Brent Scowcroft, national security adviser during the Ford and George H.W. Bush administrations, and Jake Garn, a former Republican senator from Utah, have a stirring op-ed on the importance of New START in today’s Washington Times. There are many good nuggets, but the bit on the relationship between the treaty and maintaining our deterrent is particularly strong:
Finally, we understand there are some who are concerned that the Obama administration will not modernize those elements of our strategic forces that are becoming somewhat “long in tooth.” We think the administration has yet to be as fully transparent as it should be with Congress on its modernization plans, and we urge the administration to correct this. For example, rather than being content with the administration’s statement that it will retain “up to 420 Minuteman ICBMs,” some senators want to know exactly how many ICBMs the administration intends to keep. That is a fair question, but this issue will exist whether the treaty enters into force or not. The treaty permits modernization by both sides. Each side is equally advantaged or disadvantaged. But we will only be disadvantaged by what we choose not to do with respect to modernization. Concerns about modernization, therefore, are not an argument against the treaty. They are an argument for building a political consensus between the administration and Congress on what needs to be funded now and what can be deferred. In this respect, the treaty provides a vehicle whereby some Democrats not usually known for their support of strategic systems can bring themselves to commit to modernization, while, at the same time, some Republicans not usually known for their support for arms control can bring themselves to vote for ratification. Conversely, rejecting the treaty may well break this consensus and result in no modernization of our forces. [emphasis mine.]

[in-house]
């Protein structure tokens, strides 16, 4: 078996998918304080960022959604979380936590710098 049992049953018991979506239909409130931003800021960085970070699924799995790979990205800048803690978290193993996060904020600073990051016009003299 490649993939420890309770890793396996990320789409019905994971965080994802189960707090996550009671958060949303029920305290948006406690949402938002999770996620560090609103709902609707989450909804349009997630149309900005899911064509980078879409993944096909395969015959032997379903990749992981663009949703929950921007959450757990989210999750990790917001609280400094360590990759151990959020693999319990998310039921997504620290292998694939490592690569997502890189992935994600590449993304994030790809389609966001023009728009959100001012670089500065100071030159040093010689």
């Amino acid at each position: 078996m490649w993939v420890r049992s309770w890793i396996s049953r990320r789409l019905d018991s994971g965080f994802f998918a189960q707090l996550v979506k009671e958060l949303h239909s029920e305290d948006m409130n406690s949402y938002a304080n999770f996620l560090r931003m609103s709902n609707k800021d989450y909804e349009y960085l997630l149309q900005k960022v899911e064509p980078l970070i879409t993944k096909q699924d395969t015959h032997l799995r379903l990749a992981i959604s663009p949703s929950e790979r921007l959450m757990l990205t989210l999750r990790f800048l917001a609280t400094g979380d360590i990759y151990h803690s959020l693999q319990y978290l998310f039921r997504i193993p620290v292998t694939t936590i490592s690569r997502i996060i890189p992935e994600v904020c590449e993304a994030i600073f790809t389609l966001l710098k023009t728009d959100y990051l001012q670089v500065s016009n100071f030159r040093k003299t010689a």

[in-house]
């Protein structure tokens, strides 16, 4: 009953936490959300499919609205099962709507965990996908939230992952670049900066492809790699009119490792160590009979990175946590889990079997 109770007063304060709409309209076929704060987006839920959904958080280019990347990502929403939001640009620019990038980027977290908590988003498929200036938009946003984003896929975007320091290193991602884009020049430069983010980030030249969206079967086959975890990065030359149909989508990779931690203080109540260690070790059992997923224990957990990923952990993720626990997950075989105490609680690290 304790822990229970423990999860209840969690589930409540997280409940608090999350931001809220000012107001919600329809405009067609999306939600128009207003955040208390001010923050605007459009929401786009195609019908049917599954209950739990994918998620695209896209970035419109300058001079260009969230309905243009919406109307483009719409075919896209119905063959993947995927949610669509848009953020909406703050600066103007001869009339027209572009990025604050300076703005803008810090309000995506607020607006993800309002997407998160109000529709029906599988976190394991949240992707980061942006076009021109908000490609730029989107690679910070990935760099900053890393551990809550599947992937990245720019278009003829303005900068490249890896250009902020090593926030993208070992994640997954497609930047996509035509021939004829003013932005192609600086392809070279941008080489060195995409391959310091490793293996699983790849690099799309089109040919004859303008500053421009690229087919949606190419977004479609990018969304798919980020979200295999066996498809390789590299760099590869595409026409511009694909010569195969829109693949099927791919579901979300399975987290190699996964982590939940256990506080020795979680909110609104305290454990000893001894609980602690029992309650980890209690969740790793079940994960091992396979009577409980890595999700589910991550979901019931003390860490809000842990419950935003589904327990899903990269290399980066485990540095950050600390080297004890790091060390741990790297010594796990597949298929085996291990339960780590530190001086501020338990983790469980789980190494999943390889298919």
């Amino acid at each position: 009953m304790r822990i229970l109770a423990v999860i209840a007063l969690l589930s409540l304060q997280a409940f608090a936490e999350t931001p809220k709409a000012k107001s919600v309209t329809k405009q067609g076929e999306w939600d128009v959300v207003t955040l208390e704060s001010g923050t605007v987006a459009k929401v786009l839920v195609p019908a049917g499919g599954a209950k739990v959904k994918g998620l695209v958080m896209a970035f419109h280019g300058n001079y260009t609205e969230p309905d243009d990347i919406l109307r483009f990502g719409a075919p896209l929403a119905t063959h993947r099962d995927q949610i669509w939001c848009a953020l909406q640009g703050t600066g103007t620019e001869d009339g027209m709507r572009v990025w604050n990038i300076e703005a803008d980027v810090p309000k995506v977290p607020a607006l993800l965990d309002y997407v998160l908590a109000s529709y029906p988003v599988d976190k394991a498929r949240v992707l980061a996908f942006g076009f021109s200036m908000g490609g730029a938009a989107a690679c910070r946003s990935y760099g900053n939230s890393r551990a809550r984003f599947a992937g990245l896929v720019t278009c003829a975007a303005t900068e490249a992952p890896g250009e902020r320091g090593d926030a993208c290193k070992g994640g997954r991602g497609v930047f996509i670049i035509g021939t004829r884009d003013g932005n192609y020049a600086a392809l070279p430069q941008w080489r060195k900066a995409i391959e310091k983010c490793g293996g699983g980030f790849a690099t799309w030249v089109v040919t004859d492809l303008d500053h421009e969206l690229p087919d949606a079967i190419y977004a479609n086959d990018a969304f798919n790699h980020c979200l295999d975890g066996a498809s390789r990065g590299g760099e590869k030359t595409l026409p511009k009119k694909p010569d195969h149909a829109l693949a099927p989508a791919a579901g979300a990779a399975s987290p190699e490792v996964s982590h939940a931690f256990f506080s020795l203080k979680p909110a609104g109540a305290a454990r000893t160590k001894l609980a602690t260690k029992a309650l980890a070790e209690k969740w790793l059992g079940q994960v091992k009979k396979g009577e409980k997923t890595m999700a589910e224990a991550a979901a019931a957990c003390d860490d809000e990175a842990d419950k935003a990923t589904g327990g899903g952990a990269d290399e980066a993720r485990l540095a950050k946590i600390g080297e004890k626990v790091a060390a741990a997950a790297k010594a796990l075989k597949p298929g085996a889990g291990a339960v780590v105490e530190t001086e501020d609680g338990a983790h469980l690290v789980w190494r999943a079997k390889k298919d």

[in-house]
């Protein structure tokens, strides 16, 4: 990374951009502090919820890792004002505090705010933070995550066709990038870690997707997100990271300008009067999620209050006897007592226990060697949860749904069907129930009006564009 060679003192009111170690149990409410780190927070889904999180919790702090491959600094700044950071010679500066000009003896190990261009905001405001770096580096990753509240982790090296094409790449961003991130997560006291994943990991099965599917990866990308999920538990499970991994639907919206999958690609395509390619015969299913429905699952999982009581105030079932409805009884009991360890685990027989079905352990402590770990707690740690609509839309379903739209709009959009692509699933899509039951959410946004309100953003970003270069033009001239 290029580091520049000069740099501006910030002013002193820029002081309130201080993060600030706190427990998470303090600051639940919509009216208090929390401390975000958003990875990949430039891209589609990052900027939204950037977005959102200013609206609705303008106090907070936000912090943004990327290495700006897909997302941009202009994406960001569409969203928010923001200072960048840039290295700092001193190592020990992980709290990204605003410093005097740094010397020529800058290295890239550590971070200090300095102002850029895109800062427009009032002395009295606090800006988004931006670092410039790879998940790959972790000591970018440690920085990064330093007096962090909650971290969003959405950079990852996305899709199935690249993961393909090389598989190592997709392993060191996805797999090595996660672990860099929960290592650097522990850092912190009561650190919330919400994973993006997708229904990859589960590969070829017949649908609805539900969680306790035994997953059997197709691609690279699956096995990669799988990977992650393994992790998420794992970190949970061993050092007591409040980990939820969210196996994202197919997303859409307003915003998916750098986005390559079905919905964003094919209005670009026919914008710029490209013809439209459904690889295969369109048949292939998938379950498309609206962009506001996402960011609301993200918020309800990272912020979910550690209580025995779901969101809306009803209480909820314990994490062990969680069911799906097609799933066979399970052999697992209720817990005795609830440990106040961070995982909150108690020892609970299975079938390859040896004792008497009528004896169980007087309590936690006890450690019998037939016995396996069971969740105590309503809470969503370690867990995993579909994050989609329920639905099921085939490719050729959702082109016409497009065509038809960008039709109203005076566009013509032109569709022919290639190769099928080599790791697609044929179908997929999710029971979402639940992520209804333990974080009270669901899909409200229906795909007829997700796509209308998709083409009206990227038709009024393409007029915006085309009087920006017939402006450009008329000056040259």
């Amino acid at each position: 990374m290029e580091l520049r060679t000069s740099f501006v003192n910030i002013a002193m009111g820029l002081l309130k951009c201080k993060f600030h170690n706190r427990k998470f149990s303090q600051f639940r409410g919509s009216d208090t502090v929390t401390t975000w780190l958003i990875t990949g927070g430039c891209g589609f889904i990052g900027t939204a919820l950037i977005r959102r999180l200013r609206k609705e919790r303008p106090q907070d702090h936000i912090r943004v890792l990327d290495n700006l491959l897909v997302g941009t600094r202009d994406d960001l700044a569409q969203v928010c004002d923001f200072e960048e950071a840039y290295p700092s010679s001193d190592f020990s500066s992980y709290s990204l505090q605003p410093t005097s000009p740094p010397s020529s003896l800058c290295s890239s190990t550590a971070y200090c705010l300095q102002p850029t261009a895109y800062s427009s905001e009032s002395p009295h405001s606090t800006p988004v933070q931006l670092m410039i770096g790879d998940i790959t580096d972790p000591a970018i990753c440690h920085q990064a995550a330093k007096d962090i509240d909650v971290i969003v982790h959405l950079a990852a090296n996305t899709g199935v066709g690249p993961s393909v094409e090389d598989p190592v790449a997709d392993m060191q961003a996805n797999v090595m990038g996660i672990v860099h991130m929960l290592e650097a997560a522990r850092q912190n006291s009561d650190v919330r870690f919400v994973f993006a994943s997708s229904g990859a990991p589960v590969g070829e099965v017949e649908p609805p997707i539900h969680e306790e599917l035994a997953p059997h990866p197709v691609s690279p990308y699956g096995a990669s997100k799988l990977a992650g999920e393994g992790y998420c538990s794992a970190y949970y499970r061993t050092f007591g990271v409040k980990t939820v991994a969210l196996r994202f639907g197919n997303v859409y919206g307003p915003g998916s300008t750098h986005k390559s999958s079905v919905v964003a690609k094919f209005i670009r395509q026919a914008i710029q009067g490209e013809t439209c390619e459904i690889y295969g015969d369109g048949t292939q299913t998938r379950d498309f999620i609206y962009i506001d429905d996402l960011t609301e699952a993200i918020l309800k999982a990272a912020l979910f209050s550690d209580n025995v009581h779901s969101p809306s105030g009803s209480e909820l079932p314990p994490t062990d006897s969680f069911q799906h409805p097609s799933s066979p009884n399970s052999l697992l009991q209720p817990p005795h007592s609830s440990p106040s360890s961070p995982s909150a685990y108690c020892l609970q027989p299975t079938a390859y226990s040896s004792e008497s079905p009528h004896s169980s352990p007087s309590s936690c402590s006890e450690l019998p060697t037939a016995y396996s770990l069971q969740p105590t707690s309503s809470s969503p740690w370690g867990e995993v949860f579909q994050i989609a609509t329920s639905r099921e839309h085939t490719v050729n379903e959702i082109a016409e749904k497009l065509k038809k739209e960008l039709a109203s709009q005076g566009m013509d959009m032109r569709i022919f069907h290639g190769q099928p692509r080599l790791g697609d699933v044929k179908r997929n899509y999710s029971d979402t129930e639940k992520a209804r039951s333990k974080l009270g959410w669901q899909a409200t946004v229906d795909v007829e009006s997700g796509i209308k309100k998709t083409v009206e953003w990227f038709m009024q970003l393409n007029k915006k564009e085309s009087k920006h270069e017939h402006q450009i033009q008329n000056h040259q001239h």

In other words, decisions about what we need to do (or don’t need to do) to maintain the deterrent are largely separate from the treaty, which doesn’t prohibit modernization one way or the other. At the same time, there is a general relationship between sustaining the stockpile/strengthening the infrastructure and advancing a far-reaching nonproliferation agenda. Now that the Obama administration has put forth a credible modernization plan that commands initial bipartisan support, advocates of redoubling our efforts to keep the deterrent up to date have every incentive to support New START (and the CTBT), as doing so would depoliticize Congress’ attitude toward modernization.